With anger, impatience, and youthful energy, thousands march from Capitol Hill in Seattle Climate Strike

“My name’s Darrius, I’m 17 years old, I attend Rainier Beach, and I love my city and my country.” — Darrius, center

With reporting and photography by Alex Garland

Some 3,000 or so students and supporters rallied in Cal Anderson and marched downtown where they met with thousands more Friday as Seattle joined the global Climate Strike effort.

Dozens of student speakers took a few minutes at the mic in the Capitol Hill park to call for officials to do more — and do more a heck of a lot faster — about climate change.

“I should be stressed about the acne on my face,” one 12-year-old said during their turn at the microphone. “I shouldn’t be stressed about how hot the earth is.”

Organized by Washington Youth Climate Strike, Fridays for Future Seattle, and 350 Seattle, an advocacy group pushing for Green New Deal initiatives in the city, Friday’s strike brought students from around Seattle and the Eastside for a day of advocacy and action.

Many of the young speakers expressed anger and impatience with their elected leaders.

“People like our own president are climate deniers. And I am so. Fucking. Scared,” one student said, dropping the day’s first f-bomb and firing up the crowd.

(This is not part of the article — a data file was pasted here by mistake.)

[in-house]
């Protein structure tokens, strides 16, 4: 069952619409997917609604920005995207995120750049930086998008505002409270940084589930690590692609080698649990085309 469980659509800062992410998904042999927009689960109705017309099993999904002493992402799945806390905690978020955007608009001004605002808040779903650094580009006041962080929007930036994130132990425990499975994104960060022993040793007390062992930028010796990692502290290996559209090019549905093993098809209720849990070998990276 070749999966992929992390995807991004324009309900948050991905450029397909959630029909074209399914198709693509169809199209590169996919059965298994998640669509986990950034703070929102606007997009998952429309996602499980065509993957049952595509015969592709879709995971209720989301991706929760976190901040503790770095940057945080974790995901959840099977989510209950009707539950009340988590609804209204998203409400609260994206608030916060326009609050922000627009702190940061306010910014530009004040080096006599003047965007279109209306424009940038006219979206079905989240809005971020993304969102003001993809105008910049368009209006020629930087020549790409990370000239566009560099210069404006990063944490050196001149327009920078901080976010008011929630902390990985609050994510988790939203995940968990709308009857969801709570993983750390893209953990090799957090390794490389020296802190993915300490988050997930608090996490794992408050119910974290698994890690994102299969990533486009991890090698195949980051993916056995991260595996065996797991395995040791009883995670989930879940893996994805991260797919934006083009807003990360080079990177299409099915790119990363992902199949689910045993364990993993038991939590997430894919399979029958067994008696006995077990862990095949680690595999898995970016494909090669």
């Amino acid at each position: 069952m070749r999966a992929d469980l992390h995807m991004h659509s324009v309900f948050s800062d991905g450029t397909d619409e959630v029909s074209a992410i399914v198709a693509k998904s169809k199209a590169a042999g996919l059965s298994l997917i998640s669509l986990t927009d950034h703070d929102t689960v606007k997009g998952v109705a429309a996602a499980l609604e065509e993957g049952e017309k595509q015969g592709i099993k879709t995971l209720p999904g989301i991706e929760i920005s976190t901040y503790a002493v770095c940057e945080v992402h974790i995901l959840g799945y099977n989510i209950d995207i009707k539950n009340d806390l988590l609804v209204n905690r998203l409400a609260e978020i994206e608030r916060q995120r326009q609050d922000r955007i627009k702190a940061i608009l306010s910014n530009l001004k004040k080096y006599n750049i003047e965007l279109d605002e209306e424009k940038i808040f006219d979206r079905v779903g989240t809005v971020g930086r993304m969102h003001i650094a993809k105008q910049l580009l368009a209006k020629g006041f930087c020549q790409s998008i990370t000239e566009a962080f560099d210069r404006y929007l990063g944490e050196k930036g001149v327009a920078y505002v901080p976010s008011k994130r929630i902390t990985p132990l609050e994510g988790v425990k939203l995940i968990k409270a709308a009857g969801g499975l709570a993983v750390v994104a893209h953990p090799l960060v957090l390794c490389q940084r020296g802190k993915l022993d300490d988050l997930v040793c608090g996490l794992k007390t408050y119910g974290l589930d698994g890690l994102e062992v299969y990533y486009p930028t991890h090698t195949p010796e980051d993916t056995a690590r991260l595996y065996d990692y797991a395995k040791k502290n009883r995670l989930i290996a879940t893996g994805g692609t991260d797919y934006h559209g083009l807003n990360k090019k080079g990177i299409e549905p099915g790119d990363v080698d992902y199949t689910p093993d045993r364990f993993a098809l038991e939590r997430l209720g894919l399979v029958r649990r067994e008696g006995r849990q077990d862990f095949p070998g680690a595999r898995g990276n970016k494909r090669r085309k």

“There is a reason our politicians do nothing about climate change…,” another speaker said. “It’s all about money.”

“In order for real change to happen, we can’t keep waiting around for government to do something,” another said. “We have to make them do something.”

“We don’t have a vote but we do have a voice,” yet another promised.

Many also spoke about the decision by Seattle Public Schools to not allow students an excused absence to attend the rally and march.

“Like many of you, I am skipping school today,” a student speaker said. “Thank you for skipping with me. Because it is our generation who is going to suffer most from climate change.”

SPS superintendent Denise Juneau, another speaker recalled, said the “best thing that students can do is be in science class.”  “They keep telling us this is an issue for the future — there are people dying right now,” the student said.

Friday’s event was the second climate strike in six months in Seattle with both filling Cal Anderson with students. Organizers have also been holding weekly strikes at City Hall where Friday’s march — joined by thousands who gathered with tech workers near the Amazon spheres — ended with another rally and more speakers.

In total, around eight thousand marched according to unofficial estimates. The marchers from Capitol Hill filled Pine from Cal Anderson to I-5 — though the youth-led march was a little more stretched out than previous big marches thanks to the much faster pace powered by youthful exuberance. A large police presence was on hand but officers mostly busied themselves with keeping streets cleared and directing the large crowd out of traffic’s path as much as possible when it arrived at City Hall.

On a day with the voices of so many young people at the center of the rally and march, impatience may have been the predominant theme of the day back at Cal Anderson.

“This Not In My Backyard approach will not go on any longer,” a speaker said as the crowd prepared to take to the street on E Pine for the march off the Hill. If others in the world are suffering, the student said, “so are we.”

 

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